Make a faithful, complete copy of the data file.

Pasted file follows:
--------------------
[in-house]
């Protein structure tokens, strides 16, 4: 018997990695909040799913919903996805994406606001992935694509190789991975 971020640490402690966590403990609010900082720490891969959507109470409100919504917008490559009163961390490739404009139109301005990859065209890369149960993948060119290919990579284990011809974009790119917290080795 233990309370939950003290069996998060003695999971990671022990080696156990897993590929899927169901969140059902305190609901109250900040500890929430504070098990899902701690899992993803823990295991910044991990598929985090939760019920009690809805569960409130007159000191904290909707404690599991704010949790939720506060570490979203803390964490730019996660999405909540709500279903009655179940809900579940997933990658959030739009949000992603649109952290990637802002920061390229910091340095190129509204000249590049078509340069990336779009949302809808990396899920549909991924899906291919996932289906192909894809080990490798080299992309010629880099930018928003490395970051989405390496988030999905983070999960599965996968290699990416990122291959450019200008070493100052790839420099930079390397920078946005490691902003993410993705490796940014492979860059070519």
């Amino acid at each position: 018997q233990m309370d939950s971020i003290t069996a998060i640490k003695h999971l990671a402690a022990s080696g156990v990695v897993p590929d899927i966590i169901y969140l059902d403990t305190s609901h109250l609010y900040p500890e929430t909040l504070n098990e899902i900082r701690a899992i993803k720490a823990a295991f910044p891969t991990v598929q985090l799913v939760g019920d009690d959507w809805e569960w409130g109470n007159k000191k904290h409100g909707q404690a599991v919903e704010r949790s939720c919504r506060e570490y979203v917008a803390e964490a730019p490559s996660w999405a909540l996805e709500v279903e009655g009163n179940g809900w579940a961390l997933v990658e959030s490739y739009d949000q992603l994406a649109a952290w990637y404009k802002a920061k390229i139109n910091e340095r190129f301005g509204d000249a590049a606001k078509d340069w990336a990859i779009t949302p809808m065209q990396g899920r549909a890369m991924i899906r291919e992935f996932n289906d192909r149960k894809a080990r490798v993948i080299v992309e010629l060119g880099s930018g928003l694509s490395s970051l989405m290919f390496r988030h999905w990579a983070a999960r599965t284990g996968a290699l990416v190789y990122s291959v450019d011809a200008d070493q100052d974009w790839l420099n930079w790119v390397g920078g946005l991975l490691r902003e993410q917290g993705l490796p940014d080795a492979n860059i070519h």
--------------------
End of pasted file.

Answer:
[in-house]
């Protein structure tokens, strides 16, 4: 018997990695909040799913919903996805994406606001992935694509190789991975 971020640490402690966590403990609010900082720490891969959507109470409100919504917008490559009163961390490739404009139109301005990859065209890369149960993948060119290919990579284990011809974009790119917290080795 233990309370939950003290069996998060003695999971990671022990080696156990897993590929899927169901969140059902305190609901109250900040500890929430504070098990899902701690899992993803823990295991910044991990598929985090939760019920009690809805569960409130007159000191904290909707404690599991704010949790939720506060570490979203803390964490730019996660999405909540709500279903009655179940809900579940997933990658959030739009949000992603649109952290990637802002920061390229910091340095190129509204000249590049078509340069990336779009949302809808990396899920549909991924899906291919996932289906192909894809080990490798080299992309010629880099930018928003490395970051989405390496988030999905983070999960599965996968290699990416990122291959450019200008070493100052790839420099930079390397920078946005490691902003993410993705490796940014492979860059070519």
């Amino acid at each position: 018997q233990m309370d939950s971020i003290t069996a998060i640490k003695h999971l990671a402690a022990s080696g156990v990695v897993p590929d899927i966590i169901y969140l059902d403990t305190s609901h109250l609010y900040p500890e929430t909040l504070n098990e899902i900082r701690a899992i993803k720490a823990a295991f910044p891969t991990v598929q985090l799913v939760g019920d009690d959507w809805e569960w409130g109470n007159k000191k904290h409100g909707q404690a599991v919903e704010r949790s939720c919504r506060e570490y979203v917008a803390e964490a730019p490559s996660w999405a909540l996805e709500v279903e009655g009163n179940g809900w579940a961390l997933v990658e959030s490739y739009d949000q992603l994406a649109a952290w990637y404009k802002a920061k390229i139109n910091e340095r190129f301005g509204d000249a590049a606001k078509d340069w990336a990859i779009t949302p809808m065209q990396g899920r549909a890369m991924i899906r291919e992935f996932n289906d192909r149960k894809a080990r490798v993948i080299v992309e010629l060119g880099s930018g928003l694509s490395s970051l989405m290919f390496r988030h999905w990579a983070a999960r599965t284990g996968a290699l990416v190789y990122s291959v450019d011809a200008d070493q100052d974009w790839l420099n930079w790119v390397g920078g946005l991975l490691r902003e993410q917290g993705l490796p940014d080795a492979n860059i070519h």